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Wal-Mart: The High Cost of Low Prices [22 Mar 2006|08:15pm]

I recently watched Wal-Mart: The High Cost of Low Price. I'm not a very big fan of Wal-Mart.

Despite the fact that I faithfully, hopelessly follow all news that has to do with Wal-Mart, I still learned quite a few (unverified) things from watching the film. The Waltons have a bunker, for example. They have collectively given less than 1% of their income to charity, where Bill Gates has given 58%. Bush's recent tax cuts gave the Walton's a $91,500 per hour break.

Some of the "facts" in the film did smack more of fearmongering than anything. For example, there is a sizeable chunk devoted to showing how often crimes happen in Wal-Mart parking lots, and how unwilling the company has been to take even modest measures to address the problems.

I can see how this illustrates that they are heartless, but I'm not sure that it is something we should spend much time on. Where were the police, for example? In no world do I intend to entrust the responsibility for public safety to the Wal-Marts of the world. I suppose there are some complicated legal things regarding parking lots, private property, etc. But still, I don't think the fact that you are more likely to get mugged in a Wal-Mart parking lot as compared to other places is really that salient of a reason to avoid the place. It also struck me as a concern only to particular classes of people. Victims of these crimes can certainly come from any class, but I'm pretty certain that the suburban or small-town Wal-Mart parking lot is still safer than many urban areas.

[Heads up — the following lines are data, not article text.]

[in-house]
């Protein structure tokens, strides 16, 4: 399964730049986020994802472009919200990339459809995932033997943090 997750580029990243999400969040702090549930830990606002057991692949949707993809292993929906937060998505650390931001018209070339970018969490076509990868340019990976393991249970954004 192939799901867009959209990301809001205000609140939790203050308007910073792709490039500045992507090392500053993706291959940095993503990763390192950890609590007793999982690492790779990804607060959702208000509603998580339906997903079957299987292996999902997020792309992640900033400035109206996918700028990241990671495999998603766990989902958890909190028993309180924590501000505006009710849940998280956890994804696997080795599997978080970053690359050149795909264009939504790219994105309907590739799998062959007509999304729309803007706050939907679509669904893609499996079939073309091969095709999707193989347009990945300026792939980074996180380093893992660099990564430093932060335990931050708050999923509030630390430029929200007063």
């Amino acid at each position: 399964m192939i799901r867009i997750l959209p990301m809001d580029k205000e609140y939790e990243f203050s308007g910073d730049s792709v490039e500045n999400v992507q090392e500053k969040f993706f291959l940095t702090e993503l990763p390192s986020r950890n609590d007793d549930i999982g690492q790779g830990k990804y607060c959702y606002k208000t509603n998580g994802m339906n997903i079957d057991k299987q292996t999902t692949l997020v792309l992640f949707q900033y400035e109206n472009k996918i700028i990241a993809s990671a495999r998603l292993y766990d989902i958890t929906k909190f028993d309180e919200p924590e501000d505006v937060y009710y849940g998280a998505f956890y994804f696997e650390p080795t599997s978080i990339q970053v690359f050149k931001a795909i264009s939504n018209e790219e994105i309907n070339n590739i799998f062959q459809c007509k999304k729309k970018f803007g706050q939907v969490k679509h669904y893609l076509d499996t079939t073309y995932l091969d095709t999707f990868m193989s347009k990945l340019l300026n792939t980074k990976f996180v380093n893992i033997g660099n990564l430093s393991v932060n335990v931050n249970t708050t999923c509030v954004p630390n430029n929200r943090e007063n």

Unfortunately the film doesn't even make the attempt to interview anyone from "the other side", other than the corporate CEO speaking a bunch of enterprisish to a large meeting. Maybe nobody from the Waltons would consent to appear or something. While the overall tone is not at all shrill, there isn't any attempt to present possible reasons for why a human being can think it's OK to store leaking pesticide bags uncovered outside in a parking lot during a rainstorm. It's important that we hear these things, so that we know what arguments we need to answer, and so that we also realize that there are real people on both sides.

I'm glad they spent as much time as they did on the public assistance issue, showing how Wal-Mart refuses to provide usable health insurance benefits and instead encourages their employees to seek out public assistance. I think one of the more important arguments to make clearly is that Wal-Mart is only cheaper than other places because our governments give them massive subsidies.

I wonder about this genre as a whole. What is the point of doing this kind of thing as a film? There isn't anything particularly filmish about it. In fact, there are a lot of words popping up on the screen. So why not put it in a book? I guess people don't read books. But is that the only reason? They should have done more with the film medium. There are some good shots of small-town life and tough men weeping, but overall the visual impact is pretty low. They could, for example, have done a lot more with juxtaposing the source of the products with the store shelves.

The primary thing we need to do is connect the action of purchasing something at a Wal-Mart to the suffering that the company causes in order to undercut their competitors' prices.

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